A methodology to improve estimation of stimulus-evoked hemodynamic response from fNIRS measurements.

F. Scarpa, S. Brigadoi, S. Cutini, P. Scatturin, M. Zorzi, R. Dell'Acqua, G. Sparacino

Research output: Contribution to journalArticlepeer-review


Functional near-infrared spectroscopy (fNIRS) is a non-invasive optical neuroimaging method used to investigate functional activity of the cerebral cortex evoked by cognitive, visual, auditory and motor tasks, detecting regional changes of oxy- and deoxy-hemoglobin concentration. Accurate estimation of the stimulus-evoked hemodynamic response (HR) from fNIRS signals in order to quantitatively investigate cognitive functions requires to cope with several noise components. Some of them appear as random disturbances (typically tackled through averaging techniques), while others are due to physiological sources, such as heart beat, respiration, vasomotor waves, and are particularly challenging to be dealt with because they lie in the same frequency band of HR. In this work we present a new two-steps methodology for the HR estimation from fNIRS data. The first step is a pre-processing stage where physiological trends in fNIRS data are reduced by exploiting a mathematical model identified from the signal of a reference channel. In the second step, the pre-processed data of the other channels are filtered with a recently presented non-parametric Bayesian approach (Scarpa et al., Optics Express, 2010). The presented method for HR estimation is compared with widely used methods: conventional averaging, band-pass filtering and principal component analysis (PCA). Results on simulated data reveal the ability of the proposed method to improve the accuracy of the estimates of the functional hemodynamic response, as well as the estimate of peak amplitude and latency. Encouraging preliminary results in a representative real data set showing an improvement of contrast to noise ratio are also reported.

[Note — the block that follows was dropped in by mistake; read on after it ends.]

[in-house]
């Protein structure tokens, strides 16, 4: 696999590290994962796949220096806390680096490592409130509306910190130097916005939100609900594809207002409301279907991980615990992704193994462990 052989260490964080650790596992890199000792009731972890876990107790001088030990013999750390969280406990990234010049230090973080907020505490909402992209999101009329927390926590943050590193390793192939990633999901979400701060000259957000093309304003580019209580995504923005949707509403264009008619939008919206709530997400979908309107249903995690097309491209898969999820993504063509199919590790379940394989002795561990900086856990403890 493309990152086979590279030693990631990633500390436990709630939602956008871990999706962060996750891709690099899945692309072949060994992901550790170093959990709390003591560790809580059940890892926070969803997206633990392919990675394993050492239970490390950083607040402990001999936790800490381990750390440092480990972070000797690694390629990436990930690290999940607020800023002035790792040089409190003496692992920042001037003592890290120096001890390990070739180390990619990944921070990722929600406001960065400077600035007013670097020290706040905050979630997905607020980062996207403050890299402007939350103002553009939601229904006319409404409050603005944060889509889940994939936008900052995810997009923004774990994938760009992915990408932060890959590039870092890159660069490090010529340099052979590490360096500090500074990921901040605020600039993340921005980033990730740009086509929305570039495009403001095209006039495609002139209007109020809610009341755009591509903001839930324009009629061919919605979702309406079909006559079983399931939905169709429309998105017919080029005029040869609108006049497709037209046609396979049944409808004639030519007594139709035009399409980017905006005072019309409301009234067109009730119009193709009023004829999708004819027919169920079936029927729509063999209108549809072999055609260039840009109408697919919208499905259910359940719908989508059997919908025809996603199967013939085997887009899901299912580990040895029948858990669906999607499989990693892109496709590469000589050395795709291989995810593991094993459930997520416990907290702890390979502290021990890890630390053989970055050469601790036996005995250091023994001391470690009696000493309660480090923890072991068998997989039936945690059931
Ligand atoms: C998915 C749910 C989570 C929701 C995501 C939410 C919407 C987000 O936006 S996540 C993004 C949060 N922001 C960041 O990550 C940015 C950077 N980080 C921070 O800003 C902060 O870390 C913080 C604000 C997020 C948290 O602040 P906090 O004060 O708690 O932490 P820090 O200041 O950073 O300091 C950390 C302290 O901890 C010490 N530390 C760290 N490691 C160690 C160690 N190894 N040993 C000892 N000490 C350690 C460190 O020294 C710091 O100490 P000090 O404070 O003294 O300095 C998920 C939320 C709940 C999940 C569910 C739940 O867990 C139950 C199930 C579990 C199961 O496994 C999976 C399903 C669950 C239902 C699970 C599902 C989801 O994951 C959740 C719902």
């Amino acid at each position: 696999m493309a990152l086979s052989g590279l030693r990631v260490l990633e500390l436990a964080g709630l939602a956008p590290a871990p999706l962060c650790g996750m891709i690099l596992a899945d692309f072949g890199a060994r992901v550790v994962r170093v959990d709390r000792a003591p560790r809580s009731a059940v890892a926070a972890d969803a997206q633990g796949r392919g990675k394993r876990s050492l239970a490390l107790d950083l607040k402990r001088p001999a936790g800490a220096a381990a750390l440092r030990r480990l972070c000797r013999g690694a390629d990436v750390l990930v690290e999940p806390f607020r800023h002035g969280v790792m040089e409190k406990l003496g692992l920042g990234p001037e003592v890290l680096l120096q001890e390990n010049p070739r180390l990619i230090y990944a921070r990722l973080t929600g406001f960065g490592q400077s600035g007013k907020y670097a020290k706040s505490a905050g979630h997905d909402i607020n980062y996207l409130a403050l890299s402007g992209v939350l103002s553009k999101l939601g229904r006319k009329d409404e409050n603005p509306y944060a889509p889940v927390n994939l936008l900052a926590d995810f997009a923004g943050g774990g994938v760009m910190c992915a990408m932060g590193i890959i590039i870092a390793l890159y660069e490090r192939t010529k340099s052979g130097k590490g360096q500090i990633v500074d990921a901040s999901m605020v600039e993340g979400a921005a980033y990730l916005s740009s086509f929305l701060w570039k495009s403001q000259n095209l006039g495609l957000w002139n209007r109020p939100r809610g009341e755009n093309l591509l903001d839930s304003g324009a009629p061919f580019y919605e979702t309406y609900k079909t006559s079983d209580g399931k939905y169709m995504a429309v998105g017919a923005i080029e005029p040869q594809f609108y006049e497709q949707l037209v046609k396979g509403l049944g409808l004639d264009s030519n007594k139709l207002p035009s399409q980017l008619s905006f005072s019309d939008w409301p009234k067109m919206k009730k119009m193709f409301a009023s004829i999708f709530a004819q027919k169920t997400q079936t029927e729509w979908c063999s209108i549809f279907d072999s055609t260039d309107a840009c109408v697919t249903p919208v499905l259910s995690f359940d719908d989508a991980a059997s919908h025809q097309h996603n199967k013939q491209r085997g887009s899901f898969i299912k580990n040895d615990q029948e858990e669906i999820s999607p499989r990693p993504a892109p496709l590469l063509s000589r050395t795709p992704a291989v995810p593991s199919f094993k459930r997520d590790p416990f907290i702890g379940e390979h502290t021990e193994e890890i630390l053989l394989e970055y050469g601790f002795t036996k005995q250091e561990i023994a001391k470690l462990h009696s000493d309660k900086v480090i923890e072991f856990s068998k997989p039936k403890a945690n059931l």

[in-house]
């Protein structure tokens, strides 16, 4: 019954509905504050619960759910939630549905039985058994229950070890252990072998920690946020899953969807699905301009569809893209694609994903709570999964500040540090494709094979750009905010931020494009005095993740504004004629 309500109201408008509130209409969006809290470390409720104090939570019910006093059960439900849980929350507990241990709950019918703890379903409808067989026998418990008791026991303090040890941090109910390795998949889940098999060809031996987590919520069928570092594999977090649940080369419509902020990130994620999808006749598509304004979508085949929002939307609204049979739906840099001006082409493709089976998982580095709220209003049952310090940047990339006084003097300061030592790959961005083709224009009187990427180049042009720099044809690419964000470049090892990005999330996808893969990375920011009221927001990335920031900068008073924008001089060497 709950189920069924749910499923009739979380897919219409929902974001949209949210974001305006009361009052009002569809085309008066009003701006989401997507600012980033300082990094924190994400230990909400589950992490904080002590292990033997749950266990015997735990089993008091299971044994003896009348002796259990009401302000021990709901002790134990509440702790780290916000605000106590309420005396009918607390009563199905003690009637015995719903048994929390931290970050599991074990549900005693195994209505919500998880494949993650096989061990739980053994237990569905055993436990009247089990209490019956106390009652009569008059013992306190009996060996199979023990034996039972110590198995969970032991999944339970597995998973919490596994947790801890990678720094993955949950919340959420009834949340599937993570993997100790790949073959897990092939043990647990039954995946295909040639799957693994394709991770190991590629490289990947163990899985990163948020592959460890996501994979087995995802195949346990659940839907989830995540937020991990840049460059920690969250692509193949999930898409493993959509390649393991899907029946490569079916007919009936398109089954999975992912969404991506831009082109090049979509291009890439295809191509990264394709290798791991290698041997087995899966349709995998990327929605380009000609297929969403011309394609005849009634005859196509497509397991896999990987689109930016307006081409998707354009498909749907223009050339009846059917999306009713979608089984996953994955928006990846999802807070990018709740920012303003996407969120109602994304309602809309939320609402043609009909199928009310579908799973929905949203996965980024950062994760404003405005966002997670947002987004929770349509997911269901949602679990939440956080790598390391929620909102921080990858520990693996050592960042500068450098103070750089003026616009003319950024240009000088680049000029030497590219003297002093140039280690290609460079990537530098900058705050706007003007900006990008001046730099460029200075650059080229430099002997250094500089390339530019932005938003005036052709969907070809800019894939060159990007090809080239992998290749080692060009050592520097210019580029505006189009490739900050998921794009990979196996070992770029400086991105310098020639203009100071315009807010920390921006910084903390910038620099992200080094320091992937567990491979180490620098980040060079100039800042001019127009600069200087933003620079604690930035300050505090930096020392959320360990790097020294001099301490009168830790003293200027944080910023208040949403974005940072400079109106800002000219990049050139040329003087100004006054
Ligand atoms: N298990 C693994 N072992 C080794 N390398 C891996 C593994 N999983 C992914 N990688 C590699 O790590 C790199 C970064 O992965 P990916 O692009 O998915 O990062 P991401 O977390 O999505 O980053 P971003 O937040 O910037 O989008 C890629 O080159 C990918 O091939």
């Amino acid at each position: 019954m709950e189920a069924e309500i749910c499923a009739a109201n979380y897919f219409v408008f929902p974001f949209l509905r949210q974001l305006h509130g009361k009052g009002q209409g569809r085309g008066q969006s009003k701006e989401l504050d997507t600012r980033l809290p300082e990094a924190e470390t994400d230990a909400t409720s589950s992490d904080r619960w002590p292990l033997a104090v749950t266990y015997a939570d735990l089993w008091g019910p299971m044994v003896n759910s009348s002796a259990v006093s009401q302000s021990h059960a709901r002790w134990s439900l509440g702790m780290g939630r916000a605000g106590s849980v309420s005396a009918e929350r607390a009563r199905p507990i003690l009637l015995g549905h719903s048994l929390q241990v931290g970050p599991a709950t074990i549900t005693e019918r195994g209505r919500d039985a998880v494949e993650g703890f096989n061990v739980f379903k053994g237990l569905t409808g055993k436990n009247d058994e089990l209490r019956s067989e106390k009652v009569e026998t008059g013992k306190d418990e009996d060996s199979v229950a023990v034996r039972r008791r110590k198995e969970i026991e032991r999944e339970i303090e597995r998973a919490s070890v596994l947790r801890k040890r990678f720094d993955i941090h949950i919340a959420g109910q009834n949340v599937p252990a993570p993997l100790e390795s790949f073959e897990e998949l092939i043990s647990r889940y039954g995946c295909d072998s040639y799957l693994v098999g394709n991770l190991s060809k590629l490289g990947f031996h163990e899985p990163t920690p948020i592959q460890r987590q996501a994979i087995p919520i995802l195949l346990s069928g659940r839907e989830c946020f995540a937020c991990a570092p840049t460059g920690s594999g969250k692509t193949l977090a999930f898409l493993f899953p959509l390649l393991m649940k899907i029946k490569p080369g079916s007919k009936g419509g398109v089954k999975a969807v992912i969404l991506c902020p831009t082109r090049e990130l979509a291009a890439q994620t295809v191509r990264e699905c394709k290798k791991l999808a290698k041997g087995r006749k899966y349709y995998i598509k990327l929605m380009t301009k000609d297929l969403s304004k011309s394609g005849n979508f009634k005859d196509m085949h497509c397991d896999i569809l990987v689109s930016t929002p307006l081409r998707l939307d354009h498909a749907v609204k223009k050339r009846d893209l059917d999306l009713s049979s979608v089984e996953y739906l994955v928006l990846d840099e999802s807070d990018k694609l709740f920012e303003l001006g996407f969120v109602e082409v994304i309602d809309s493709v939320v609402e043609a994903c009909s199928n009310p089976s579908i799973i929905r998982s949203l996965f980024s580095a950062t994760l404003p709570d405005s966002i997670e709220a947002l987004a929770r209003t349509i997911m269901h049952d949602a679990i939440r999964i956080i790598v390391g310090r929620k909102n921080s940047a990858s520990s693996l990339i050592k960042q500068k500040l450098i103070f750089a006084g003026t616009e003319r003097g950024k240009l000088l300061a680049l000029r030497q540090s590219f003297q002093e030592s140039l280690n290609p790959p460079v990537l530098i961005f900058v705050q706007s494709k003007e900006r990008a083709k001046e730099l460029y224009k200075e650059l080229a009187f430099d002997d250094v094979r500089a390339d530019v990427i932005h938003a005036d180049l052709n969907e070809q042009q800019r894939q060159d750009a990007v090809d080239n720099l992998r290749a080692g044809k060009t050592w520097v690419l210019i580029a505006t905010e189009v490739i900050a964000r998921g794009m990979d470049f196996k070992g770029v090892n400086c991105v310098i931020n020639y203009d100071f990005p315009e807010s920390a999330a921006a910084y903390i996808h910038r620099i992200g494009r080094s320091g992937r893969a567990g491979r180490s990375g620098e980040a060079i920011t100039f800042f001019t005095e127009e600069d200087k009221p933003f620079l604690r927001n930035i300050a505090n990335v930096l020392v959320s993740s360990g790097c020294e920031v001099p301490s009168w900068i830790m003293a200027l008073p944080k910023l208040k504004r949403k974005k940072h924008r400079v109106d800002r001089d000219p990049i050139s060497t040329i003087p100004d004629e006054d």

ASJC Scopus subject areas

  • Computer Vision and Pattern Recognition
  • Signal Processing
  • Biomedical Engineering
  • Health Informatics


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